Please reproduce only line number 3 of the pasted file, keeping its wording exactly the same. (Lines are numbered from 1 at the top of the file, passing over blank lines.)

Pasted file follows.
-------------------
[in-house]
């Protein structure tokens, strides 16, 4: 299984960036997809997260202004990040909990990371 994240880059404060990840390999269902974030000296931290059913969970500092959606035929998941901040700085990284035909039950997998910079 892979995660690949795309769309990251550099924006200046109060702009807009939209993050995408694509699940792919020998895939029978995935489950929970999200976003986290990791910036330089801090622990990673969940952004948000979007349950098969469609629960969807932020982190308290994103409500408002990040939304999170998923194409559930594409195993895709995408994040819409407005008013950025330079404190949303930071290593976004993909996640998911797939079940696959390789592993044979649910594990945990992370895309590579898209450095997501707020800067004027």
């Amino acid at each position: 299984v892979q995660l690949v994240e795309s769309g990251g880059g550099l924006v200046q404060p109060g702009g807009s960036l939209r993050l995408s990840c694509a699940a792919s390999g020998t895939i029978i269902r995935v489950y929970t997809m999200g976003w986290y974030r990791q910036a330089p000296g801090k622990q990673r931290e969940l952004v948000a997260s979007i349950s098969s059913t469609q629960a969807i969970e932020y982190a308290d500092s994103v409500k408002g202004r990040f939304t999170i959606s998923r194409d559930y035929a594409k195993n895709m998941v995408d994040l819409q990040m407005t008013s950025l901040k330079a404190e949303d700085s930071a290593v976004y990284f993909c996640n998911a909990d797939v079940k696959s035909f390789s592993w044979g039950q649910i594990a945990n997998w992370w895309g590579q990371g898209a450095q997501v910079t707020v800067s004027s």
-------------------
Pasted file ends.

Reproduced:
């Amino acid at each position: 299984v892979q995660l690949v994240e795309s769309g990251g880059g550099l924006v200046q404060p109060g702009g807009s960036l939209r993050l995408s990840c694509a699940a792919s390999g020998t895939i029978i269902r995935v489950y929970t997809m999200g976003w986290y974030r990791q910036a330089p000296g801090k622990q990673r931290e969940l952004v948000a997260s979007i349950s098969s059913t469609q629960a969807i969970e932020y982190a308290d500092s994103v409500k408002g202004r990040f939304t999170i959606s998923r194409d559930y035929a594409k195993n895709m998941v995408d994040l819409q990040m407005t008013s950025l901040k330079a404190e949303d700085s930071a290593v976004y990284f993909c996640n998911a909990d797939v079940k696959s035909f390789s592993w044979g039950q649910i594990a945990n997998w992370w895309g590579q990371g898209a450095q997501v910079t707020v800067s004027s």